Well…not quite. I mean, I love that the whole village is getting involved in my project, and the ladies are sure lovely, but now I have one video with the girls and the “Quin Says” sign, and another with Crazzy himself and the “Ciao, Bitches!” sign, and that doesn’t really solve my problem. So, I wrote him back, thanked him profusely again, extolled the beauty of the women in the new video, praised their dancing and the fantastic sign, and then asked him to, pretty please, do it again—for another five dollars, of course—with BOTH signs. I figured, since they had both signs made now, the third time would be the charm. I can just picture them all sitting there in their village, saying “What does she want now, and why does she keep changing it?” and “who else can we get in on the performance?” But, to me, he just said okay, sure. And then this video showed up a short time later:
So close! Well, not exactly. But, look how much work they put into this, with their little choreographed dance routine and everything. How sweet are they? Still, I actually wanted Mr. Crazzy rockin’ out in his green manskirt, and I don’t know what “Bilches” are, but they sound painful and possibly contagious. So, once again, I wrote back to Team Crazzy and gushed about how fabulous the video was, and how graceful the dancing was, and thanked them to the heavens for their helpfulness, etc., and then pointed out that “Bitches” was, unfortunately, spelled wrong, and would he please, with sugar on top, do it again, himself this time, and be careful to spell it right—for another $5, it goes without saying. “Okay,” he said, still ever-helpful, but with somewhat less alacrity than before. I could tell he was kinda over my shit by now. Still, five more bucks is five more bucks, and that goes a lot farther in India than it does here, so a couple days later, Crazzy sends me this video:
Oh, sweet JesusMaryAndJoseph! “Bictches? Is he messing with me now?!” No, I don’t think he was, actually. I think they were probably just so careful to copy the letters just so this time after the preceding error, and they aren’t used to a Romanized alphabet, and to them, it probably looks exactly like what I wrote. I laughed so hard when I opened this video that I almost fell off the couch, and my houseguest got out of bed and came out to the living room to see what was the matter. Doesn’t it look like how you would spell that percussion flourish in the Ferris Bueller’s Day Off theme music? You know, it goes: “Ohhhhh yeahhhhhh, donk-donk, Bictchaaaahs.” Okay, maybe not. Anyway, this is the best I could do. I just didn’t have the heart to go back and ask Crazzy Man and the Village People to do yet a fifth video dedicated to my attempt at a sassy sendoff message.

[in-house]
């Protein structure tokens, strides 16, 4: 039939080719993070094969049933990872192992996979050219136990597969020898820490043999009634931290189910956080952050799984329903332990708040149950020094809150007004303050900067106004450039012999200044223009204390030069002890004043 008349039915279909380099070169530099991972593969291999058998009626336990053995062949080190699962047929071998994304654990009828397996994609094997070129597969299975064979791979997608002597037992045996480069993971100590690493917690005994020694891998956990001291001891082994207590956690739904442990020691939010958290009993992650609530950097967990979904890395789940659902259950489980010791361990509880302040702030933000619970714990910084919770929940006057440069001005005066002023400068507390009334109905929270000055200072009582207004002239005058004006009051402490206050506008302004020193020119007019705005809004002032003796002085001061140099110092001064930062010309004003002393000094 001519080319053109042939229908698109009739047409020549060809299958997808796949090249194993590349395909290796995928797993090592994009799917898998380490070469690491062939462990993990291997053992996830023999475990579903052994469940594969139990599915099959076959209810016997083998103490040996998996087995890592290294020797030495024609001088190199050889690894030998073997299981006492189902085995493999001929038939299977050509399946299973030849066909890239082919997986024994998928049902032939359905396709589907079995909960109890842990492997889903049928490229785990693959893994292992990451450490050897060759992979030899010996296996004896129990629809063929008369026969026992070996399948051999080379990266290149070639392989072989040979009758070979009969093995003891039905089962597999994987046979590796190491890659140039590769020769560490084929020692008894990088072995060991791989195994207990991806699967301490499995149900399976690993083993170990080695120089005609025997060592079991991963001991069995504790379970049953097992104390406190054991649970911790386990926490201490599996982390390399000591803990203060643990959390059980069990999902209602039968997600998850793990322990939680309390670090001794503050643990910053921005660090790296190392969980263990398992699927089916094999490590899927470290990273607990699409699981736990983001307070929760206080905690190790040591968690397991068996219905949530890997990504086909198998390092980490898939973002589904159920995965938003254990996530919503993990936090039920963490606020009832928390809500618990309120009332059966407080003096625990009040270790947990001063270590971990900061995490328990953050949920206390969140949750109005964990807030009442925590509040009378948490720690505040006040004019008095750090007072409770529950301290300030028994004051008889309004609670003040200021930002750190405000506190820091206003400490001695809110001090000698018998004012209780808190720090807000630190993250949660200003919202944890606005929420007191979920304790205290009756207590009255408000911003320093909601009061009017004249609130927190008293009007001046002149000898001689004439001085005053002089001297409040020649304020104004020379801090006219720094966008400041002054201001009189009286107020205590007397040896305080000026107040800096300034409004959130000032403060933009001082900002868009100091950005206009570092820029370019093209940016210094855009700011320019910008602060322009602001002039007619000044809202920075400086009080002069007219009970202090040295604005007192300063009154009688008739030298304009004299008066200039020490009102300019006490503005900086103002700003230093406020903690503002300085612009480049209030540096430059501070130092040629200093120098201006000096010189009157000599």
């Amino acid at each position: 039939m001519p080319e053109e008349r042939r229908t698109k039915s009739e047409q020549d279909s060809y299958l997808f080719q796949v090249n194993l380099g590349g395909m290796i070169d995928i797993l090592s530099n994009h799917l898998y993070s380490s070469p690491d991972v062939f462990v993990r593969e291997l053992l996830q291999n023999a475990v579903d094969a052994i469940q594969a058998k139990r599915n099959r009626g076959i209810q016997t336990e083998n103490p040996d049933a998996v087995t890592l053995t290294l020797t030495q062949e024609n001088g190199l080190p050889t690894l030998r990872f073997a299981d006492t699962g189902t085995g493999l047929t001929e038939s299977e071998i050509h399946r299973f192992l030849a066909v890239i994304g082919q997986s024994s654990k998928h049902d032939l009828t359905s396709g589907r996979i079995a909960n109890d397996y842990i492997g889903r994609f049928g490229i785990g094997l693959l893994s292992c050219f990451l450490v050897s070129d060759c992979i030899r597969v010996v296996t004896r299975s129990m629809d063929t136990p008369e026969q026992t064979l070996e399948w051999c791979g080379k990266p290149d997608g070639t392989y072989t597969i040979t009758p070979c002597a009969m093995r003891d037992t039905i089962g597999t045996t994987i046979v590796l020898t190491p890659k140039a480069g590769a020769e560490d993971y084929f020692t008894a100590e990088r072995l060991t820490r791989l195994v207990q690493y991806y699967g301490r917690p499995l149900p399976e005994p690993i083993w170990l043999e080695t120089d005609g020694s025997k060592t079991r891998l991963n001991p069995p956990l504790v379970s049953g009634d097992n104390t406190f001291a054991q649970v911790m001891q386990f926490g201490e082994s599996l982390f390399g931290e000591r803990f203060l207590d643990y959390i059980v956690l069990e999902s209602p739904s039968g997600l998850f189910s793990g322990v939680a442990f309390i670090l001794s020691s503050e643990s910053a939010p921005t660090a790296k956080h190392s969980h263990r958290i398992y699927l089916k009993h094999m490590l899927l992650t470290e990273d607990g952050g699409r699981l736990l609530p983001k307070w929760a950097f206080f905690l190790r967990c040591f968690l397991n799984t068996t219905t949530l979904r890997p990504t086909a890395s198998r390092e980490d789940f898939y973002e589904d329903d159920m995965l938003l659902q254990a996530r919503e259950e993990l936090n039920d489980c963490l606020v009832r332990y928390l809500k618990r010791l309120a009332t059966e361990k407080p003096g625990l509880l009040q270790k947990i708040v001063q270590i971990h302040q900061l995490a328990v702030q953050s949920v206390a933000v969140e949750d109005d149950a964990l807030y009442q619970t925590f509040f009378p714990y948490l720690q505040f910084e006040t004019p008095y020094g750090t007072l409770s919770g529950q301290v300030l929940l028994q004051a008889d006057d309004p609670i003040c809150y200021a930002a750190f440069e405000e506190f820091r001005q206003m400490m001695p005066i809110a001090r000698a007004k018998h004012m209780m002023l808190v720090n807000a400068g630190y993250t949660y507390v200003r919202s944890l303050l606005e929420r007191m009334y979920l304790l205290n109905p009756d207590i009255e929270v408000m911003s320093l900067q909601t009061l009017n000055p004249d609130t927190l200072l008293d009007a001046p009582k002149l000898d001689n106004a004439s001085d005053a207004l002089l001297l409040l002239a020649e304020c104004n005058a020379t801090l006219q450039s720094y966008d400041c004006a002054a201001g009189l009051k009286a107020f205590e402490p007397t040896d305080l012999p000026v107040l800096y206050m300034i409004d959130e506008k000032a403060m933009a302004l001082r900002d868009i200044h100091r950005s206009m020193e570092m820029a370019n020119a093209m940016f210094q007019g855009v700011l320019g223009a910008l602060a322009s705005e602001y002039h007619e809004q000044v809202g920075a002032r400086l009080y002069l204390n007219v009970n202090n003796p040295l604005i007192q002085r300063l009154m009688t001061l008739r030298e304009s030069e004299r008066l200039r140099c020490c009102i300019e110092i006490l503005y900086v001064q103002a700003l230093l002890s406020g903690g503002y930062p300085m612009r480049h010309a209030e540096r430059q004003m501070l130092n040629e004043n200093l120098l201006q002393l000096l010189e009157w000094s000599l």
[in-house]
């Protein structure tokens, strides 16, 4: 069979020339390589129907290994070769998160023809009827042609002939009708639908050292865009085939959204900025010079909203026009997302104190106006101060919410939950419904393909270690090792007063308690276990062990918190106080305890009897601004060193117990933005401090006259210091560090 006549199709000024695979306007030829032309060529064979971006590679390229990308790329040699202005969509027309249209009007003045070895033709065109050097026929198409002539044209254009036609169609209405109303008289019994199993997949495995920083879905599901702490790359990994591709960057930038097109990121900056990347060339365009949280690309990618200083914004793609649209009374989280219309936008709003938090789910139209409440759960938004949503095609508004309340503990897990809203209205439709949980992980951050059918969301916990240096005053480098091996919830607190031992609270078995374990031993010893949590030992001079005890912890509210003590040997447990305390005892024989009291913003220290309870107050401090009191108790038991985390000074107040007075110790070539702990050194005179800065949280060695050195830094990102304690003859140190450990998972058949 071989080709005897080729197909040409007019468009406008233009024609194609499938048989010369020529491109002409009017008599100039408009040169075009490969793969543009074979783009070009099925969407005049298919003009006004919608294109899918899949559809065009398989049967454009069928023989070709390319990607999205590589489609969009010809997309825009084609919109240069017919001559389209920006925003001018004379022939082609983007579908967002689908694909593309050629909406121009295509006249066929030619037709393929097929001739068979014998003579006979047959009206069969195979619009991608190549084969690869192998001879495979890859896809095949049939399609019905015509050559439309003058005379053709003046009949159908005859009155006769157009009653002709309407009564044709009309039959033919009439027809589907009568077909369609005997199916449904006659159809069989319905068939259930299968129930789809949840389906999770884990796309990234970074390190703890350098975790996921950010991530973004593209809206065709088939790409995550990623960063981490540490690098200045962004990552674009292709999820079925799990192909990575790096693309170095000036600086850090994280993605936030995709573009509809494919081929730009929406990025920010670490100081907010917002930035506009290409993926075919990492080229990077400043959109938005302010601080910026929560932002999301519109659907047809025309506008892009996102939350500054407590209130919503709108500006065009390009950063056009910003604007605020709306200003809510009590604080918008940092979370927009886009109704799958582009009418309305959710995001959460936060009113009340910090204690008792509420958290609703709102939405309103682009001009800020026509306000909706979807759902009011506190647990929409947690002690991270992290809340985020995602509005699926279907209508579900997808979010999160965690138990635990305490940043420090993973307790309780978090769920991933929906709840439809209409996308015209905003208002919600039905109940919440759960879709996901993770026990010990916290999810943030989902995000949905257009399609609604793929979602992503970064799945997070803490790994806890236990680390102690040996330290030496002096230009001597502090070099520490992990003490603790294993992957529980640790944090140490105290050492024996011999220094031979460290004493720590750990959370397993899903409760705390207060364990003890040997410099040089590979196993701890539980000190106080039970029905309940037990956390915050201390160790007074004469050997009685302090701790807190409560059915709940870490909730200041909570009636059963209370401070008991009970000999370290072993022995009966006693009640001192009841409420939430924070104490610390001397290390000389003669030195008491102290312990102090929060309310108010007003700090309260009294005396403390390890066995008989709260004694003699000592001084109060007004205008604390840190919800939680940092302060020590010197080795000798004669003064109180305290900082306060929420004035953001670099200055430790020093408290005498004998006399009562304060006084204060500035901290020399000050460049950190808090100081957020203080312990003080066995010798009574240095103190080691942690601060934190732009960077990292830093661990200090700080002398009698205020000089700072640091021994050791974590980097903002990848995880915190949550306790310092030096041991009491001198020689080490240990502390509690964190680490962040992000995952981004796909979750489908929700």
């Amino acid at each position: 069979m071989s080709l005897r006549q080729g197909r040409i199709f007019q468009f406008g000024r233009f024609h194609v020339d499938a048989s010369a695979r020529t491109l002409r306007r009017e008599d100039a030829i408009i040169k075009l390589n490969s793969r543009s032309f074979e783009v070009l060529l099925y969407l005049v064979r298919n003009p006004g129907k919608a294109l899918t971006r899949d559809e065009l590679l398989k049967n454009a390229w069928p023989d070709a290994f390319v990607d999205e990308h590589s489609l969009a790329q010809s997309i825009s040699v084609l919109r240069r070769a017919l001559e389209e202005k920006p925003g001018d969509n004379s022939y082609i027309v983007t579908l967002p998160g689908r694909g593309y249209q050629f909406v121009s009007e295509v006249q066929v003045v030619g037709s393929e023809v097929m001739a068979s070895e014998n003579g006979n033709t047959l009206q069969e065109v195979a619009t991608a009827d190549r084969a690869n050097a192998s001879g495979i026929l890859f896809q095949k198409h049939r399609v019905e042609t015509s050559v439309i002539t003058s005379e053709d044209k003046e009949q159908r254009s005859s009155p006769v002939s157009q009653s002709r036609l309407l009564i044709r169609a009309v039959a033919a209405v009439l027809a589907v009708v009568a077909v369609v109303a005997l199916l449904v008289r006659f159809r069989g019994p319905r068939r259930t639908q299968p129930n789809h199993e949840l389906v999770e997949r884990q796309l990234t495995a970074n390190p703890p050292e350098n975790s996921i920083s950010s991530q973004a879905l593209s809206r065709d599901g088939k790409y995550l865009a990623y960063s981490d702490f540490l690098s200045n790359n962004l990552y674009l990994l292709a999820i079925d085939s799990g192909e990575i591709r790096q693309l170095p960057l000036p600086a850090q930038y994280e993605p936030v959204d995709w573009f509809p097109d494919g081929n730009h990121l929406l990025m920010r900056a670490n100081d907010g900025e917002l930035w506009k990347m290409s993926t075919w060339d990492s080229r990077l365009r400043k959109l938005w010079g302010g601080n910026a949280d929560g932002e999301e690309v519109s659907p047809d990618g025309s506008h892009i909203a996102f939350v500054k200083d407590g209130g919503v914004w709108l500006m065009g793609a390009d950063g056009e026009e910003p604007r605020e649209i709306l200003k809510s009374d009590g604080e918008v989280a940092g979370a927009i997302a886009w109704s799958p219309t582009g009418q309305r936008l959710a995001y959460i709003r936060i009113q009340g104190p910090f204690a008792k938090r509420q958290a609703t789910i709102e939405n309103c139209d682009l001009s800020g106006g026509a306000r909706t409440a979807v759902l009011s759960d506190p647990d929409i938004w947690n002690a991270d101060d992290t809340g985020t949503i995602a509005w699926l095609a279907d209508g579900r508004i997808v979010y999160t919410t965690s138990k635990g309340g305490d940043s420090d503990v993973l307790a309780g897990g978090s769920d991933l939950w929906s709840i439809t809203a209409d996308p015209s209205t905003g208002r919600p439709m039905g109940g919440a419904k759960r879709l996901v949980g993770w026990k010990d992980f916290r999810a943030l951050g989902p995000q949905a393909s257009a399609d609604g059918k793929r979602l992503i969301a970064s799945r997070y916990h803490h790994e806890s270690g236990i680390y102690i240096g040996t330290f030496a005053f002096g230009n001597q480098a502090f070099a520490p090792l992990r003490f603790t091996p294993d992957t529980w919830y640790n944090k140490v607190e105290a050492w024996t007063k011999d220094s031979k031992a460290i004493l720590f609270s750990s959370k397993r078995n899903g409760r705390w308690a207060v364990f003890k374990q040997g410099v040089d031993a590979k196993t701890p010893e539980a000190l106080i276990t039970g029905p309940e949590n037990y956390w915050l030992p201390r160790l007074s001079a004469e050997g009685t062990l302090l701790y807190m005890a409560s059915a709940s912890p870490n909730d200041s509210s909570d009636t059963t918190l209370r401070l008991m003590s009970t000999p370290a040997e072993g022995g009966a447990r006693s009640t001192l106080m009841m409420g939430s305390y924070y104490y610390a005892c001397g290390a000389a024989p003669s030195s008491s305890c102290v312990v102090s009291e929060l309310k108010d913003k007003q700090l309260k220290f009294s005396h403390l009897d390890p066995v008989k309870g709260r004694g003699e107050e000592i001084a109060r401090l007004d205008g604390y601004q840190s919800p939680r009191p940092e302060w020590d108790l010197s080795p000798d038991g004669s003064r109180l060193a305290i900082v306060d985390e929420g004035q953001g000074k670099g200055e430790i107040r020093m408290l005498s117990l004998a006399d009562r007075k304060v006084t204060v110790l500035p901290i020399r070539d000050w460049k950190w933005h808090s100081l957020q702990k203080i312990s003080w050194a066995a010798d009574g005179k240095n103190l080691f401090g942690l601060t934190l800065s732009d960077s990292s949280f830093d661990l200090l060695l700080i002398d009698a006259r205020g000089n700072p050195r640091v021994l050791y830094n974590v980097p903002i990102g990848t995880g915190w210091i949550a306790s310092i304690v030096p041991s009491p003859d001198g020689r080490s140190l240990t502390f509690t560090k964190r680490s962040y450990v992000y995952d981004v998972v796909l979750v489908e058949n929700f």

So, yeah, ciao, bilches bictches gentle friends! As I write this, I am in seat 8B of United Airlines flight 893, one-way from San Francisco to Seoul, with my Woobie Frog tucked ever so supportively behind my neck. I can hardly believe it. Not only has Day 1 of my grand adventure arrived, at last, but all my worldly belongings now fit into these three bags. What have I done? There are only four pairs of shoes in there, and only one of those pairs has high heels, and they aren’t even really all that high. Breathe…breathe…okay, it’s fine. Something had to go to make room for a year’s supply of contact lenses and thyroid pills. I thought I was pretty Spartan in my packing, but one thing I’ve learned, is that all those cute miniature, travel sized gadgets and bottles of goop, when thrown together in one bag, are really frickin’ heavy.
I’m going to have to weed out some of the stuff I’ve packed here, or I’m going to fracture my Groove Thang schlepping all this crap around. Also, it just dawned on me that I’m probably not going anywhere that doesn’t have shampoo and toothpaste already, and if I do, we’ll all have greasy hair and halitosis together, so….I don’t know what I was thinking. I’m sure many adjustments will be made along the way as I figure things out. Cross your fingers for me.
Speaking of sendoff messages, yesterday, I was walking down the street, preoccupied, running some last minute errands, trying to make sure I hadn’t forgotten anything important, and I literally ran across this bit of street art on the sidewalk. So apropos, it’s hard not to believe it was put there just for me, personally. Let’s just say that it was. Adios to you too, San Francisco. I am taking my heart with me, but I’ll leave my pancreas or my spleen with you, just for safekeeping. That doesn’t make for nearly as romantic a song, though. Perhaps an interpretive dance would be more fitting. Maybe we can get Crazzy Man and his village to work on it for us. For another five bucks, of course.
You know what that means!
Yesterday, I had a senior moment and accidentally overflowed my bathtub and flooded the bathroom, and caused a Niagara Falls of delicious lemony bubble bath foam to cascade down into the downstairs neighbor’s unit. It wasn’t a shining moment. By the time I got everything cleaned up, and made sure everything was okay downstairs, I seriously needed that bubble bath–for olfactory as well as nerve-related reasons–but alas, I didn’t have a dry towel left in the house. So, I threw a load of soaked towels in the wash, poured myself a drink, and watched Bridget Jones’ Diary while I waited for the towels to be done. When I finally was able to get in the tub, I couldn’t bear the sight of any more bubbles, so I opted for this vivid blue-green jasmine scented stuff, and a mystery face mask, both of which I found at the Nijiya Market in Japantown.